The textbook explanation for the existence of the energy maximum for an eclipsed conformation in ethane is steric hindrance but with a C-C bond length of 154 pm and a Van der Waals radius for hydrogen of 120 pm the hydrogen atoms in ethane are never in each other's way. The question whether steric hindrance is responisble for the eclipsed energy maximum is a topic of debate to this day.[1][2][3] One alternative to the steric hindrance explanation is based on hyperconjugation.[4][5] In terms of molecular orbital theory in the staggered conformation one C-H sigma bonding orbital donates electron density to the antibonding orbital of the other C-H bond. The energetic stabilization of this effect is maximized when the two orbitals have maximal overlap, occurring in the staggered conformation. There is no overlap in the eclipsed conformation, leading to a disfavored energy maximum.

Definitions

Many definitions exist that describe a specific conformation (IUPAC Gold Book):

  • a torsion angle of ±60° is called gauche [6].
  • a torsion angle between 0° and ± 90° is called syn (s),
  • a torsion angle between ± 90° and 180° is called anti (a).
  • a torsion angle between 30° and 150° or between –30° and –150° is called clinal
  • a torsion angle between 0° and 30° or 150° and 180° is called periplanar (p)
  • a torsion angle between 0° to 30° is called synperiplanar or syn- or cis-conformation (sp)
  • a torsion angle between 30° to 90° and –30° to –90° is called synclinal or gauche or skew (sc);
  • a torsion angle between 90° to 150°, and –90° to –150° is called anticlinal (ac);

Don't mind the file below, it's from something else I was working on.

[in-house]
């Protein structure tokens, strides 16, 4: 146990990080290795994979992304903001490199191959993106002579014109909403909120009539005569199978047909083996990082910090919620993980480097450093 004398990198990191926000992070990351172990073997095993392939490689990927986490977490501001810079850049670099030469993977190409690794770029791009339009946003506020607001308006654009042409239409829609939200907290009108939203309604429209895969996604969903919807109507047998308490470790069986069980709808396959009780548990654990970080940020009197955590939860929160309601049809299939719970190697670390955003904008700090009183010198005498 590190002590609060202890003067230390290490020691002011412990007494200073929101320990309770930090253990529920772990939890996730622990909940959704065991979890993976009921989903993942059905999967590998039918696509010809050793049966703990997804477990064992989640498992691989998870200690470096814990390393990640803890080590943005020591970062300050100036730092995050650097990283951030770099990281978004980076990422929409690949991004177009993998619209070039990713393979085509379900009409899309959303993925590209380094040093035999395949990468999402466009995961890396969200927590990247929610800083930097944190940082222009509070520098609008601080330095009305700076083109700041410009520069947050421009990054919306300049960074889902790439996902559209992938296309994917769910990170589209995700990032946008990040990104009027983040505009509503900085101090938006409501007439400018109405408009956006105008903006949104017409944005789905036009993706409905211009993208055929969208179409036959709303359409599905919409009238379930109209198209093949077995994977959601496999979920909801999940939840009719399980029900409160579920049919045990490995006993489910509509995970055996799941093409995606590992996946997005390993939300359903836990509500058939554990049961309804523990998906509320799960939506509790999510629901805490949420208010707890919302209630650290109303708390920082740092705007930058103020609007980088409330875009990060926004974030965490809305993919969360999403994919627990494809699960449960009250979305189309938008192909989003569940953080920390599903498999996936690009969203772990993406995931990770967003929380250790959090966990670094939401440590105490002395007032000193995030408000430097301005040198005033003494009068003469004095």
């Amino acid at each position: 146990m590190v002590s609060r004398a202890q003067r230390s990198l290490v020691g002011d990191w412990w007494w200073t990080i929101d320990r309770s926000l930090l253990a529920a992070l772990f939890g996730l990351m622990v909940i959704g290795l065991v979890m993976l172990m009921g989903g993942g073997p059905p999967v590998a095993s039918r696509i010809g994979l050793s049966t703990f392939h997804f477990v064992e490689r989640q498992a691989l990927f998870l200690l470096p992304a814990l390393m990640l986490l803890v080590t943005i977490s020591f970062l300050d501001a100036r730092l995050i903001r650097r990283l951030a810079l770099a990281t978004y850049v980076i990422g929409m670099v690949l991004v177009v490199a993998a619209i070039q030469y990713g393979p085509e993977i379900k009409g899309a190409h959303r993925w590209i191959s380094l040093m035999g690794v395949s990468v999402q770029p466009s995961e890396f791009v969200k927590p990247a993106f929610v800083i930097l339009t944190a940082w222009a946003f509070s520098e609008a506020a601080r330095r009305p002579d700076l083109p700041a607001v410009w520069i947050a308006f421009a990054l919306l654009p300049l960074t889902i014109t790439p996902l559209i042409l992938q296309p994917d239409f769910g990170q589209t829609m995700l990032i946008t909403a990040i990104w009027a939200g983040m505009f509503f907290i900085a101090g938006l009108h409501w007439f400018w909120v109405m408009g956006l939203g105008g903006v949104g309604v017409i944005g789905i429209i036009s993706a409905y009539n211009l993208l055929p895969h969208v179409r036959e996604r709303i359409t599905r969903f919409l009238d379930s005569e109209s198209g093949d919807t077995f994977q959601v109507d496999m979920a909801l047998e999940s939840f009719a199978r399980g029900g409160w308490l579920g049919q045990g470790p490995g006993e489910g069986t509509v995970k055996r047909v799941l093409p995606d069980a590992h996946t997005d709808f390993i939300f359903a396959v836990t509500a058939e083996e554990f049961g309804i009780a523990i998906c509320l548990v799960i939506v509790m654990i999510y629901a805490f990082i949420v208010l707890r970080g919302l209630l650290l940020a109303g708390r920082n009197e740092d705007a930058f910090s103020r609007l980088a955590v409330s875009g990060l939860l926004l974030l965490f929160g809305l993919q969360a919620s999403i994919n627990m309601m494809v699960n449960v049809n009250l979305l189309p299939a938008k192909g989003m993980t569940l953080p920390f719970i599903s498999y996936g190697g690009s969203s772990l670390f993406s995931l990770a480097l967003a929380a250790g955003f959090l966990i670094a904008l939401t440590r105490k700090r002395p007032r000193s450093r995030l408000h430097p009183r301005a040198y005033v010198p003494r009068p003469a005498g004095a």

• a torsion angle between ± 150° to 180° is called antiperiplanar or anti or trans (ap).

Any strain resulting from torsion is also called Pitzer Strain or eclipsing strain.

Special cases

In n-pentane the terminal methyl groups experience additional pentane interference.

Replacing hydrogen by fluorine in polytetrafluoroethylene changes the stereochemistry from the zigzag geometry to that of a helix due to electrostatic repulsion of the fluorine atoms in the 1,3 positions. Evidence for the helix structure in the crystalline state is derived from X-ray crystallography and from NMR spectroscopy and circular dichroism in solution.[7]

See also

References

  1. ^ The case for steric repulsion causing the staggered conformation of ethane. Bickelhaupt, F.M. & Baerends, E.J. Angew. Chem. Int. Ed. 42, 4183-4188 (2003)
  2. ^ Rebuttal to the Bickelhaupt-Baerends case for steric repulsion causing the staggered conformation of ethane. Weinhold, F. Angew. Chem. Int. Ed. 42, 4188-4194 (2003)
  3. ^ The magnitude of hyperconjugation in ethane: A perspective from ab initio valence bond theory. Mo, Y.R. et al. Angew. Chem. Int. Ed. 43, 1986-1990 (2004)
  4. ^ Hyperconjugation not steric repulsion leads to the staggered structure of ethane. Pophristic, V. & Goodman, L. Nature 411, 565–568 (2001)Abstract
  5. ^ Chemistry: A new twist on molecular shape Frank Weinhold Nature 411, 539-541 (31 May 2001)
  6. ^ Anslyn, Eric V. and Dougherty, Dennis A. Modern Physical Organic Chemistry. University Science (July 15, 2005), 1083 pp. ISBN-10: 1891389319
  7. ^ Conformational Analysis of Chiral Helical Perfluoroalkyl Chains by VCD Kenji Monde, Nobuaki Miura, Mai Hashimoto, Tohru Taniguchi, and Tamotsu Inabe J. Am. Chem. Soc.; 2006; 128(18) pp 6000 - 6001; Graphical abstract
 
This article is licensed under the GNU Free Documentation License. It uses material from the Wikipedia article "Alkane_stereochemistry". A list of authors is available in Wikipedia.